Last night I finished the book The Fountainhead by Ayn Rand. It was kind of a beast of a book, 700 plus pages, but still nothing like her more well-known masterpiece Atlas Shrugged (which I also plan on reading this summer) which is over 1,200 pages.
I first heard about Ayn Rand when she was mentioned in a newsweek article earlier this year (which had a nonsense theory about how libertarians were to blame for the economic crisis). I found out she was apparently one of the blocks that build up the foundation of libertarian thought. So I figured it would be a good thing to read her novels. This thought was even more re-inforced when I read a Wall Street Journal Op-Ed about how they call interns and young employees "virgins" if they have not read Atlas Shrugged...
So I read The Fountainhead. What has reading this book done to me? Challenged my very notion of life. She once summed up her theory of Objectivism like this:
My philosophy, in essence, is the concept of man as a heroic being, with his own happiness as the moral purpose of his life, with productive achievement as his noblest activity, and reason as his only absolute.
It's hard to explain how she was able to transform this theory so perfectly into a work of fiction, but in "The Fountainhead" she did just that. Not only that, the book was not tied together until the final 15-20 pages where one could see exactly how this philosophy relates to every single individual and is reflected in government and collectivism.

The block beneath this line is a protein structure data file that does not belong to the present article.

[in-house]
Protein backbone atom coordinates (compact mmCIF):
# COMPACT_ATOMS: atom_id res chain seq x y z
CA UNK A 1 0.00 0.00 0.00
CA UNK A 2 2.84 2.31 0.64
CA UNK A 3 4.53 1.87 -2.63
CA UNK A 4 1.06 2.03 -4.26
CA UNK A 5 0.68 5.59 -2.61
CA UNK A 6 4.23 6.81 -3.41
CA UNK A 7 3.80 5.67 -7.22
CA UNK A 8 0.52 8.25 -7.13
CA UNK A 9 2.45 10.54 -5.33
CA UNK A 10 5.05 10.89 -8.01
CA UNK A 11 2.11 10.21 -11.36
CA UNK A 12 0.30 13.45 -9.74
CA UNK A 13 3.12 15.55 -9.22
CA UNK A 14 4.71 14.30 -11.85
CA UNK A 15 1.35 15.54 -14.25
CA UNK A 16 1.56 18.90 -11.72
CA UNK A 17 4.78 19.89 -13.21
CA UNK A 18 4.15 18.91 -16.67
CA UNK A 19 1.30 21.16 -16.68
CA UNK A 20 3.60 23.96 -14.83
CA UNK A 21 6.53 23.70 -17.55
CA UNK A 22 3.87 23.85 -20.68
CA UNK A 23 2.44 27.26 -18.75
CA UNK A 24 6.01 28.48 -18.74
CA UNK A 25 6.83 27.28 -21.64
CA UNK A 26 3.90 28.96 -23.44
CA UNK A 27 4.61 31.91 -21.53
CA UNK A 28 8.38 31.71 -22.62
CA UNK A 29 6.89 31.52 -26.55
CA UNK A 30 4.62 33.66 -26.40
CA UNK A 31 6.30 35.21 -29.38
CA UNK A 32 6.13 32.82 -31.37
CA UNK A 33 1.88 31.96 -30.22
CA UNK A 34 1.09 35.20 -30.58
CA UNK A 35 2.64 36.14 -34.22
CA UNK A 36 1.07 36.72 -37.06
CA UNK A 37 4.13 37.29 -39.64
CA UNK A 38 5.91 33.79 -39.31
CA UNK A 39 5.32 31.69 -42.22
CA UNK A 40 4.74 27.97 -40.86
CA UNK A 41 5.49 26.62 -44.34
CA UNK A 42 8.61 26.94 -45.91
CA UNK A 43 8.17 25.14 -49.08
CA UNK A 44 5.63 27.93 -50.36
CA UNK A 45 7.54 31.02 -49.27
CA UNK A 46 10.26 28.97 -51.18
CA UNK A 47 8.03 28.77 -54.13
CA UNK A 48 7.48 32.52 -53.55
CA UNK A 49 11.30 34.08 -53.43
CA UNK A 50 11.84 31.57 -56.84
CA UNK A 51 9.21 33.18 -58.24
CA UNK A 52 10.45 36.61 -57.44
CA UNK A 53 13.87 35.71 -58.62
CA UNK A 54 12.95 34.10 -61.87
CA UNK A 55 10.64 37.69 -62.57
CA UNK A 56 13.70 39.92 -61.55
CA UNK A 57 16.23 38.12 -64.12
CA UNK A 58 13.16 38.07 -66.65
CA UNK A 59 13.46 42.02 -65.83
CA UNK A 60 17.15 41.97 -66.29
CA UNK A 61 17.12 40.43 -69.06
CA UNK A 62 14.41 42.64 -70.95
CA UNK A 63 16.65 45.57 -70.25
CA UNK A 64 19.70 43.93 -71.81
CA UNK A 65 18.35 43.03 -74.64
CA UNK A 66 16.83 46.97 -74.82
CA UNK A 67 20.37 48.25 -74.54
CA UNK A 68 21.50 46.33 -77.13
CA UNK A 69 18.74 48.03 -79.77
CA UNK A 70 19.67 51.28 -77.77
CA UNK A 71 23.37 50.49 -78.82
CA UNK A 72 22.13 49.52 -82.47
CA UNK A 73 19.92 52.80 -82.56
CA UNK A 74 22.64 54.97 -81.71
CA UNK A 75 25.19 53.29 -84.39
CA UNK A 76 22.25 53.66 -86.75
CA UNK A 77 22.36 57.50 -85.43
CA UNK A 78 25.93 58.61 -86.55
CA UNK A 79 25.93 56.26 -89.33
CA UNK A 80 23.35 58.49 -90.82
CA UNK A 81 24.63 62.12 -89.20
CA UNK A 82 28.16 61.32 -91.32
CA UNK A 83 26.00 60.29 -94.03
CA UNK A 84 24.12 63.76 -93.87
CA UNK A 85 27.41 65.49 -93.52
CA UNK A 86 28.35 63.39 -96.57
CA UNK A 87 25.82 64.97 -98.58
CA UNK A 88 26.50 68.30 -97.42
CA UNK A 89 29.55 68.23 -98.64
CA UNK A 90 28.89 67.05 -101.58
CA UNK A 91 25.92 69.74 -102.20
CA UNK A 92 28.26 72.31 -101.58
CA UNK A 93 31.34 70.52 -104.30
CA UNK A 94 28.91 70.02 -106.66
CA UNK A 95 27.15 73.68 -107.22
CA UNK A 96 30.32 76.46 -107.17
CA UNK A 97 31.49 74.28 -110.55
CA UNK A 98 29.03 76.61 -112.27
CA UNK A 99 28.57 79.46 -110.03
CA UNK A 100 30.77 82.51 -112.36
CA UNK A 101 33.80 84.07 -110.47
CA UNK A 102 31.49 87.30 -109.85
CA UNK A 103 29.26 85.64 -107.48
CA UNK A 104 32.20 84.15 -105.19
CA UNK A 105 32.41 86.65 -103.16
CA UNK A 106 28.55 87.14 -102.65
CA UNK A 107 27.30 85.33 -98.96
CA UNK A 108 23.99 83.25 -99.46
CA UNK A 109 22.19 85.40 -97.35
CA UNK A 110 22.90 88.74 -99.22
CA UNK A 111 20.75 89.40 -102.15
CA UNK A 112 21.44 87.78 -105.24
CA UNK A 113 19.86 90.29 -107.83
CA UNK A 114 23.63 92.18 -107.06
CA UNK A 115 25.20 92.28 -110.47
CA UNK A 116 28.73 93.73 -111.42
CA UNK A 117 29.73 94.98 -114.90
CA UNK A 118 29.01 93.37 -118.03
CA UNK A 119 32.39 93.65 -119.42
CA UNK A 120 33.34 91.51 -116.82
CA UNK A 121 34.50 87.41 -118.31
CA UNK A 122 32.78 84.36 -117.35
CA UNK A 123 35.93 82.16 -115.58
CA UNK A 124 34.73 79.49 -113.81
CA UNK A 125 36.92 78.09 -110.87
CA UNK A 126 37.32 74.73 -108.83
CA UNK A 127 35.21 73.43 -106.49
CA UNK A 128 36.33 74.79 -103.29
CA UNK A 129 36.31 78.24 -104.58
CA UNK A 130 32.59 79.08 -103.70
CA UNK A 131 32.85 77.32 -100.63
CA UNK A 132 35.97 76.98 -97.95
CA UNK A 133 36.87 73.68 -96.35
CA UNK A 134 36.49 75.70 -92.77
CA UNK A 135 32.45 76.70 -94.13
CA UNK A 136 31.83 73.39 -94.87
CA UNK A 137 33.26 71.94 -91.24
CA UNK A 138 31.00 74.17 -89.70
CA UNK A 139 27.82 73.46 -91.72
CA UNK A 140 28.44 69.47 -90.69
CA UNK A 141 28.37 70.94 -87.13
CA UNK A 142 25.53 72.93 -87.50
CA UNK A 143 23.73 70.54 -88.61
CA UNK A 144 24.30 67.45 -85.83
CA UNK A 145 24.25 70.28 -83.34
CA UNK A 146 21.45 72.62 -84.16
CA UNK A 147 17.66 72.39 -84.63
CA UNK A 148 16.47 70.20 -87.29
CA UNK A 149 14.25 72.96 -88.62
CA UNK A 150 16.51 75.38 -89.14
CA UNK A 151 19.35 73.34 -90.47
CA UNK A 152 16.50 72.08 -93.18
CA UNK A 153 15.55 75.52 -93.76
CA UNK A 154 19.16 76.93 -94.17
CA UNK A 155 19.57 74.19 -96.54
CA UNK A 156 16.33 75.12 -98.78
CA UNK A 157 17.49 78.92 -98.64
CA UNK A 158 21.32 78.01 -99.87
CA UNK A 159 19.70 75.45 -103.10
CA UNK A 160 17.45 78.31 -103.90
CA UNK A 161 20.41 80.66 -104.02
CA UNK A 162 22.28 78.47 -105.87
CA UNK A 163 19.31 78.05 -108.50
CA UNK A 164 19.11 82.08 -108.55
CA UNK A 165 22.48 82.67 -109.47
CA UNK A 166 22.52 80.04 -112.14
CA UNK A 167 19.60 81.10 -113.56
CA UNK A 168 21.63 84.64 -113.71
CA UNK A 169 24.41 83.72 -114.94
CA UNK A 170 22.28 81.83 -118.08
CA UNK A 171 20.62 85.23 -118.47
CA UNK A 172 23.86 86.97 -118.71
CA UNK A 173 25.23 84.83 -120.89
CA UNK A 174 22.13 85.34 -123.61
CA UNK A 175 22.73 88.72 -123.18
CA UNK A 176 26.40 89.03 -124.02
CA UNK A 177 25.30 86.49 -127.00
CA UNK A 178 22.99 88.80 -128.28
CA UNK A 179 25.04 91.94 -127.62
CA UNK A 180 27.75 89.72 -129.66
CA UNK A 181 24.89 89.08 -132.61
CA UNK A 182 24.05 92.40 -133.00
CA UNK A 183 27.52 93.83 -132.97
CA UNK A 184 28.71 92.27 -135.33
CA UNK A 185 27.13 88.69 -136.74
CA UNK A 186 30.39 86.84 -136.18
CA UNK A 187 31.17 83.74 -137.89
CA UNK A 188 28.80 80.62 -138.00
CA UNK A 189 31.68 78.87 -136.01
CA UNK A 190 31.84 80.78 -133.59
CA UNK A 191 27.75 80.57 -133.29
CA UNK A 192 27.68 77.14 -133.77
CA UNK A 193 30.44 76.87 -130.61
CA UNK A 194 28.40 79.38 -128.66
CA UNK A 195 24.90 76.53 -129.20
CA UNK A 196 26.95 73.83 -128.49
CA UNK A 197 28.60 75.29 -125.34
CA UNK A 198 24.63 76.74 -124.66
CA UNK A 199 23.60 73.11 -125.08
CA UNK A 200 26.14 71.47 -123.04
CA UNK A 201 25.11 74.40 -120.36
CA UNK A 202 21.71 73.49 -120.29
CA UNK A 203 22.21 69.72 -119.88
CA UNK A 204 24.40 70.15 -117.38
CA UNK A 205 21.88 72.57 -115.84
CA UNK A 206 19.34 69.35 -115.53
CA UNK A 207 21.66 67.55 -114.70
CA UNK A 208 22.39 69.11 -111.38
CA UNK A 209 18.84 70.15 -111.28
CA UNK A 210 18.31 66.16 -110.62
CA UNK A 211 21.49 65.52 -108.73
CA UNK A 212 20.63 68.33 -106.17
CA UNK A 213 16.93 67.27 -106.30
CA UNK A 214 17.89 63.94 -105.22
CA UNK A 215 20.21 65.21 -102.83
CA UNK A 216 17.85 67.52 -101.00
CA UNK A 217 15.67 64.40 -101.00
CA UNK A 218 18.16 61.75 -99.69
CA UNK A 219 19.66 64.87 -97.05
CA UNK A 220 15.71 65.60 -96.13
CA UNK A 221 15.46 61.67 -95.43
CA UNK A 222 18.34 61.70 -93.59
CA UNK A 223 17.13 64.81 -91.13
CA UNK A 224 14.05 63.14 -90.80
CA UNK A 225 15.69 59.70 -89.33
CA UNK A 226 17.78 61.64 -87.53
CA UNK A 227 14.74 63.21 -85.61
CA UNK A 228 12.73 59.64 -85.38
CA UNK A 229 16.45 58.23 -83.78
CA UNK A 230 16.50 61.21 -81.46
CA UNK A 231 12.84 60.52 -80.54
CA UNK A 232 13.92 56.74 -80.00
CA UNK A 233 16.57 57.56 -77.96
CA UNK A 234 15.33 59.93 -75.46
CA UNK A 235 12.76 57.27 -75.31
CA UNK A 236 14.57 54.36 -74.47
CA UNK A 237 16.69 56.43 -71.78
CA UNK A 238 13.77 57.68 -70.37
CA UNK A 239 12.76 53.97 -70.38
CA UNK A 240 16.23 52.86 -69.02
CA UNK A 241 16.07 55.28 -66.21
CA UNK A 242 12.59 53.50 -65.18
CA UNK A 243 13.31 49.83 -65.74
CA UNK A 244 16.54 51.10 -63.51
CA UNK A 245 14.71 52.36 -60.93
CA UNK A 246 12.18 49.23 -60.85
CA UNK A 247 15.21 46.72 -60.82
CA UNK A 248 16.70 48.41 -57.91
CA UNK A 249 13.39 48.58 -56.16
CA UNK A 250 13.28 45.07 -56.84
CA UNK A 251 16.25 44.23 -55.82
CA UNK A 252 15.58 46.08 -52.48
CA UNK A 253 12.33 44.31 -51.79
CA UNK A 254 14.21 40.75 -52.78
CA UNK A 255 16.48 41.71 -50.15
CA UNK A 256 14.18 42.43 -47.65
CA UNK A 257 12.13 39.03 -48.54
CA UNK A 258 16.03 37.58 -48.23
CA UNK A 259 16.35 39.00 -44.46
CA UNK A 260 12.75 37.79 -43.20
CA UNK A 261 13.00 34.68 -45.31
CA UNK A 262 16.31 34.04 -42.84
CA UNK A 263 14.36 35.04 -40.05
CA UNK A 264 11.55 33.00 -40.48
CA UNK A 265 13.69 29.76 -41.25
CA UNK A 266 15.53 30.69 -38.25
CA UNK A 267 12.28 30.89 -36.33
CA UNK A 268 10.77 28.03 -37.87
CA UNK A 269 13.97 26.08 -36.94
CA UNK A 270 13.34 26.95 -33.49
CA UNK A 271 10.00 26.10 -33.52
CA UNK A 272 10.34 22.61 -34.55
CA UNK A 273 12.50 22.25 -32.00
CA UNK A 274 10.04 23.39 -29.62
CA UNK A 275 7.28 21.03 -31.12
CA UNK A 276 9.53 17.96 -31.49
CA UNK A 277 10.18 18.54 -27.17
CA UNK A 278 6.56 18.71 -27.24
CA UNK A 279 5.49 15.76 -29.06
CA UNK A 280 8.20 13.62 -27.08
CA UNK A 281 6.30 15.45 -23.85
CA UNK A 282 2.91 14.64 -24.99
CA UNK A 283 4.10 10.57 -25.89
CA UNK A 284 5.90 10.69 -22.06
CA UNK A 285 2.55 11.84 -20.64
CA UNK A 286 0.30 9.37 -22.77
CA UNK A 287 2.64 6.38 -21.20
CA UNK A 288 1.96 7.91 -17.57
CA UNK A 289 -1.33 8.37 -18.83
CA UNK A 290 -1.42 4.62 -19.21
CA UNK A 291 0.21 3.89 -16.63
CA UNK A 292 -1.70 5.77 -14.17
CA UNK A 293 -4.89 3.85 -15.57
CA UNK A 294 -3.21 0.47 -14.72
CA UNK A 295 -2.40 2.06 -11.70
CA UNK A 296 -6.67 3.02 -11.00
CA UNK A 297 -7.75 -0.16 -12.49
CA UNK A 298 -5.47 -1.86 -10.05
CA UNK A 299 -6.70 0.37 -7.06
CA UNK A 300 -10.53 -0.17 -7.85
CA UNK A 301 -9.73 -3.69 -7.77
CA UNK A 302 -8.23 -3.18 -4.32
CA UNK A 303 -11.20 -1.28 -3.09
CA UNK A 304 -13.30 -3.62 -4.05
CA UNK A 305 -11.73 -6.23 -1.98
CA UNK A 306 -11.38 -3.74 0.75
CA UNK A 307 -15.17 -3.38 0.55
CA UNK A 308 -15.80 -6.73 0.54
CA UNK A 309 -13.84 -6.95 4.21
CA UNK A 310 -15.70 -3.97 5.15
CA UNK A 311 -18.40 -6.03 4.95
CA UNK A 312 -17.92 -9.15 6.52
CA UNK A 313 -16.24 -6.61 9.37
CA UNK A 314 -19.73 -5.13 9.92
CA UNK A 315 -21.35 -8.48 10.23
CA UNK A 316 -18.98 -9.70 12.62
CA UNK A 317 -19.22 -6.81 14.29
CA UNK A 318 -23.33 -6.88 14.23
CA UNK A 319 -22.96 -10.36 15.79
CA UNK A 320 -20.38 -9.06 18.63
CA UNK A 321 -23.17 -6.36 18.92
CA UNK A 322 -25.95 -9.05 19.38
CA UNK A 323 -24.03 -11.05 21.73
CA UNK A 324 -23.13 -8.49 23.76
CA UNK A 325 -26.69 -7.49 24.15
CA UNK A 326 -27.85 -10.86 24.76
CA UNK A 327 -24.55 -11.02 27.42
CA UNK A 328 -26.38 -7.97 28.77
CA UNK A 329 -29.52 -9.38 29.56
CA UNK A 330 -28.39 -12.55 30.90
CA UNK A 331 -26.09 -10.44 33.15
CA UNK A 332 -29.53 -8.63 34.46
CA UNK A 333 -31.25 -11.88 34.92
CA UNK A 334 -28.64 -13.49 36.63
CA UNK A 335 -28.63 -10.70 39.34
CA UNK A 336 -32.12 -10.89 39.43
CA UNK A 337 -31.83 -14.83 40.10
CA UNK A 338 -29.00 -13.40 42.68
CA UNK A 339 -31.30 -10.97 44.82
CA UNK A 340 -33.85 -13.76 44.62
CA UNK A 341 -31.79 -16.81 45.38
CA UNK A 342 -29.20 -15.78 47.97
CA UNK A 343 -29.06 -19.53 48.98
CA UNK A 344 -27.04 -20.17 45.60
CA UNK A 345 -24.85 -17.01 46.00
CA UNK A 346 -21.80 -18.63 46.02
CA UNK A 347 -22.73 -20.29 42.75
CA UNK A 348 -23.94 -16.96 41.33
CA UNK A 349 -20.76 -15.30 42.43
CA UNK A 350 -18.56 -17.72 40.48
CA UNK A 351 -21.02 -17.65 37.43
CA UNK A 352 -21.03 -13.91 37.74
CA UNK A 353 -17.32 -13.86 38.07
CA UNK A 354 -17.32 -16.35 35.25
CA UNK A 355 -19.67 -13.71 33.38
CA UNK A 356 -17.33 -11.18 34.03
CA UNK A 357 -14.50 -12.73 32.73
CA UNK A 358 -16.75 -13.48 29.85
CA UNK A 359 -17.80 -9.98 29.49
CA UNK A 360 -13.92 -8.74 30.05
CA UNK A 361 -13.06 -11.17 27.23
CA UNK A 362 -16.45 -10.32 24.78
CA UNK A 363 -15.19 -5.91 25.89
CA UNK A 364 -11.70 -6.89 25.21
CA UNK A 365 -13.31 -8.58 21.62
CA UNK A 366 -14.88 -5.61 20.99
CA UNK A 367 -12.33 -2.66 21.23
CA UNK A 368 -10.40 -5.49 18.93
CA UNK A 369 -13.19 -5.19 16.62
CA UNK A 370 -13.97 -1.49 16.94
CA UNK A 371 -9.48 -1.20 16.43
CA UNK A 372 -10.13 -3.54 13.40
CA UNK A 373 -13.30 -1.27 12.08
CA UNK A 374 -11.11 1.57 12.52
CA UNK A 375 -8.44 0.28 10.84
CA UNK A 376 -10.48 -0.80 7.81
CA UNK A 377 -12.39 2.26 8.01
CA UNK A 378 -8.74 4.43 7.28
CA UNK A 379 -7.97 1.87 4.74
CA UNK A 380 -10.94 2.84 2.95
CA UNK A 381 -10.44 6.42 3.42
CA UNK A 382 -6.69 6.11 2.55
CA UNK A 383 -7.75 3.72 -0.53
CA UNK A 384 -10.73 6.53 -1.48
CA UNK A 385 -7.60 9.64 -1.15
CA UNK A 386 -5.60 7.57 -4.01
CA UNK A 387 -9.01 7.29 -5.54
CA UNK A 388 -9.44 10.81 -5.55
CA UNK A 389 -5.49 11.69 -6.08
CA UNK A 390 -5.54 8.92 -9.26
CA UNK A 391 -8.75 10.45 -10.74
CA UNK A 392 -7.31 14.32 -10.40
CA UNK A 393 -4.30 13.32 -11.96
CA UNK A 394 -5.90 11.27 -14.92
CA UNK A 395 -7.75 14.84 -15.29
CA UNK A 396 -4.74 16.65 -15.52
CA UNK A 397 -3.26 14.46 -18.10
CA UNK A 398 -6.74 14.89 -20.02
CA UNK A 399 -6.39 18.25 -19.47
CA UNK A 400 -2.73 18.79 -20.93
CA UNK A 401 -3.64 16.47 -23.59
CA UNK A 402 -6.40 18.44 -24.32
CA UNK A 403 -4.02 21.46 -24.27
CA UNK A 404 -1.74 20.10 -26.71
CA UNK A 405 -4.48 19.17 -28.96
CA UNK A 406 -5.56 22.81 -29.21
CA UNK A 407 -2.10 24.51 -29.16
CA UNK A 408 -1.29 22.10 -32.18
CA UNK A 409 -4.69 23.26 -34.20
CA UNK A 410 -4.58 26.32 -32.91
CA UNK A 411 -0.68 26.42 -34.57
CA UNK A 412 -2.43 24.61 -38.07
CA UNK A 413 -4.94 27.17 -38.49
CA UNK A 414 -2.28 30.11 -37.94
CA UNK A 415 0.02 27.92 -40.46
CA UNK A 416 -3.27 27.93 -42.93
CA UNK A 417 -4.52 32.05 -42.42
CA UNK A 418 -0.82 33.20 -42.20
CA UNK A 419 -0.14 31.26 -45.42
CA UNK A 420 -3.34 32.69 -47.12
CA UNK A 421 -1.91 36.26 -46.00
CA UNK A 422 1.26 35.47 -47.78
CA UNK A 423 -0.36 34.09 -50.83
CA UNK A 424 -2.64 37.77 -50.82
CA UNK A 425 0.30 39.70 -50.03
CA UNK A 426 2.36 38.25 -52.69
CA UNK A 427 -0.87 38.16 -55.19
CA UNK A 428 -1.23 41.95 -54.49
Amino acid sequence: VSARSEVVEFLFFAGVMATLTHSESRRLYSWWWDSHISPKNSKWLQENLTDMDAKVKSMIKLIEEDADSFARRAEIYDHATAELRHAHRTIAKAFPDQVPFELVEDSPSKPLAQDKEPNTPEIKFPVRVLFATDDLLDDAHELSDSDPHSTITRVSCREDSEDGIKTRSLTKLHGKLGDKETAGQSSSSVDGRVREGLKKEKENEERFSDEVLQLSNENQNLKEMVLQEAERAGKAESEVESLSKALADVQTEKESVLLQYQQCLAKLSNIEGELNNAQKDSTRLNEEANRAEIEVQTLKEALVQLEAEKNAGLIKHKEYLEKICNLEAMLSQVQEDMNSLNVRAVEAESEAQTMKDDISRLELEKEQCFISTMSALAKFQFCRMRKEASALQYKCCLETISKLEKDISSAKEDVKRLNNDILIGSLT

What was most challenging about this book is the fact that I know Ayn Rand is an atheist. Before reading the novel, I was aware that Rand was writing from a standpoint that rejected religion. But I also know that there are many who are libertarians who reconcile their faith with this philosophy (Ron Paul being the most notable). The reason I feel a need to reconcile these two views is because it makes so much sense. I am a HUGE believer in the power of the individual, the importance of individual responsibility, and the fact that our nation was founded on the principle of individual freedom. I see the freedom some individuals experience when they can disregard what others think about them, but stick with their convictions. I can picture Ron Paul, the lone voice in the House of Reps for so many years standing alone in his views and convictions.
So, the question comes, how do you reconcile a Christian faith that has stressed the need for submittance to God and man with this philosophy of the individual as a hero? It really is quite the task, and I may never know.
One thing that I know for certain: reading this book and being presented with this philosophy has made me want to learn and understand more about both objectivism and Christianity.